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5-10 minutes






To build a regular practice that helps students focus their attention, calm feelings of anxiety, and manage stress

Provide context for the practice (see “Evidence” section).
Practice these steps ahead of implementing them with students.
Remind students to keep breathing. Model these actions as you go through your instructions.

Side stretch
  • Stand up straight with shoulders relaxed. Take a deep breath and let it out with a sigh.
  • Now breathe silently. Bring your palms together above your head and stretch them as high as you can. Relax your shoulders as you breathe out. Keeping your arms stretched high, breathe in and gently lean to one side, from your hips.
  • On your next breath out, stretch a little bit further. Breathe in and out as you center yourself. Breathe in and tilt from your hips to the other side.
  • On your next breath out, lean a little further, then center yourself again.
  • Shape your hands into fists and place them on your hips. Breathe in and stand tall, shoulders relaxed. Now twist from your waist to one side, as you breathe out.
  • Take another breath and then twist a little further as you breathe out. Breathe in as you come back to the center. Breathe out and twist a little further from your waist to the other side. As you breathe in, come back to the center.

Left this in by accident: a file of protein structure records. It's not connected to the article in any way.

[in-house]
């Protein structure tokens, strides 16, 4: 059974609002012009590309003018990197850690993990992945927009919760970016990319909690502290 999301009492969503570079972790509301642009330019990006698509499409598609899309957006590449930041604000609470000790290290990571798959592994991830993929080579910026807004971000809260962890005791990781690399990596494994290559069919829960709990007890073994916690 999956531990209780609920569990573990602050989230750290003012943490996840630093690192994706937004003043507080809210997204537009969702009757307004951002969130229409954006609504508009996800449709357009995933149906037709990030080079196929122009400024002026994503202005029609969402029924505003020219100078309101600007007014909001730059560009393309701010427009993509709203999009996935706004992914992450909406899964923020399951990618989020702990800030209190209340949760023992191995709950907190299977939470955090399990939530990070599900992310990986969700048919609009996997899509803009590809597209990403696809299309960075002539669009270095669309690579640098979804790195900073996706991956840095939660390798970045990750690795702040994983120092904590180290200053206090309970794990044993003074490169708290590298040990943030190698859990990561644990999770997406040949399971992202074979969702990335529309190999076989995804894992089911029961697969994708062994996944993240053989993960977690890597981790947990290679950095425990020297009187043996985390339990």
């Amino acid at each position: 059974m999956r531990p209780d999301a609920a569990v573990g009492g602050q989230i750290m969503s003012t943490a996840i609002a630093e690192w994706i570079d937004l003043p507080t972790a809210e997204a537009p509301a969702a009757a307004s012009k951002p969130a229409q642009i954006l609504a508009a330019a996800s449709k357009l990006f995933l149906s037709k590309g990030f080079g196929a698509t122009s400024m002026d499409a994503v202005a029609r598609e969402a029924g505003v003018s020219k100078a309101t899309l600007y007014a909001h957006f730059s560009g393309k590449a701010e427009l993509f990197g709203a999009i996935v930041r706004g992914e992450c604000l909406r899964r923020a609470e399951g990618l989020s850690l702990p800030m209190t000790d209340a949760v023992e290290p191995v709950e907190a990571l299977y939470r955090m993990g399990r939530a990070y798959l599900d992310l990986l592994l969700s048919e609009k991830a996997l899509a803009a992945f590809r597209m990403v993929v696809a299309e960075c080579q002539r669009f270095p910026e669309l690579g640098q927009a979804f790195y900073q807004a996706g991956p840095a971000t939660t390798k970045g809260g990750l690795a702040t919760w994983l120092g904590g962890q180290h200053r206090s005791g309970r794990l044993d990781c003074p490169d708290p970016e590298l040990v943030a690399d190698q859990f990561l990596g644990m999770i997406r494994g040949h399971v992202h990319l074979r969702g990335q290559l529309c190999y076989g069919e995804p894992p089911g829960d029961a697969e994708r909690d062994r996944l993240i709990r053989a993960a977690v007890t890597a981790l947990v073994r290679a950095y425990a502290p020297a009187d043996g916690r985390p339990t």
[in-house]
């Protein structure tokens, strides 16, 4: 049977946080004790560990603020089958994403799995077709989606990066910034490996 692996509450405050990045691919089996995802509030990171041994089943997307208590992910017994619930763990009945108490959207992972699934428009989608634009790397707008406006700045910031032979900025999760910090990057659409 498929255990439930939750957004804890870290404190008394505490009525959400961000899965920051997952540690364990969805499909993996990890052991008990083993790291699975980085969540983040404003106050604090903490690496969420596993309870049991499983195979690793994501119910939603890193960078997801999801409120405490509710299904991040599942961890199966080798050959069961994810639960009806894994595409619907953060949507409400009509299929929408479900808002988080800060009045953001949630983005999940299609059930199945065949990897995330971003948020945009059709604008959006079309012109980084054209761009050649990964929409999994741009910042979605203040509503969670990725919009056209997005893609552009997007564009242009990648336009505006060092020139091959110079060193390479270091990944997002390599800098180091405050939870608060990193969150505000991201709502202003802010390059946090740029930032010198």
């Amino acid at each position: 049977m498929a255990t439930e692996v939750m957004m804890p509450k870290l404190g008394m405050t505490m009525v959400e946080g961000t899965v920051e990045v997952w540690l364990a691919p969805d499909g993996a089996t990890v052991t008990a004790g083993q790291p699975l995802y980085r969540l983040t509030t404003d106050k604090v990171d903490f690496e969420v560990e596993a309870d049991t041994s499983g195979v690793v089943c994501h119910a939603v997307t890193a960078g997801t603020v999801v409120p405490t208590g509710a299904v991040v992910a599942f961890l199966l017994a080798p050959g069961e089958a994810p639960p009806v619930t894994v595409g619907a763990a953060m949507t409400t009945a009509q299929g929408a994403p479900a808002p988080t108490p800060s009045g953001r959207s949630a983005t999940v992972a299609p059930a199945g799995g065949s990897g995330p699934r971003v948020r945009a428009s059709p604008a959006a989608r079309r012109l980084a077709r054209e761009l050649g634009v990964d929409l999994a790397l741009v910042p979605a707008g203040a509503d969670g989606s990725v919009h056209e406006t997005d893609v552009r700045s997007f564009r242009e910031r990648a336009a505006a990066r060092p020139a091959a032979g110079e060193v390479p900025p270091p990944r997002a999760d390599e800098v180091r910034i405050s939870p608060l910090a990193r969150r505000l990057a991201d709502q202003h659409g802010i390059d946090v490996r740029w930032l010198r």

• Bring your hands to your heart. Notice if you feel a little more relaxed or strong
Tree stretch
  • Stand tall, stretch your arms slightly to the side and relax your elbows and shoulders. Shift your weight onto your right foot and lift your left foot off the ground. Gently put your left foot to the inside of your right leg, avoiding your knee (can be above or below knee, just not on).
  • For balance, focus your eyes on the floor or keep your arms at your side instead of raising them.

Discuss afterwards how students feel before versus after the practice.

Embry & Biglan (2008) state that when practising nasal breathing (i.e. breathing in through the nose and out through the mouth) cognitive function is improved, while feelings of panic, anxiety, and hostility are reduced. Additionally, stretching exercises not only relax one’s mind, they also reduce stress (Harvard Health Publishing, 2018). Students who engage in physical activity and/or breathing exercises during the school day are able to focus, and maintain attention throughout the day, as these tasks stimulate the brain and allow students to better regulate the emotions they are experiencing.

Embry, D. D., & Biglan, A. (2008). Evidence-based kernels: fundamental units of behavioral influence. Clinical child and family psychology review, 11(3), 75–113. doi:10.1007/s10567-008-0036-x

Harvard Health Publishing. (2018). Exercising to relax. Retrieved from: Exercising to relax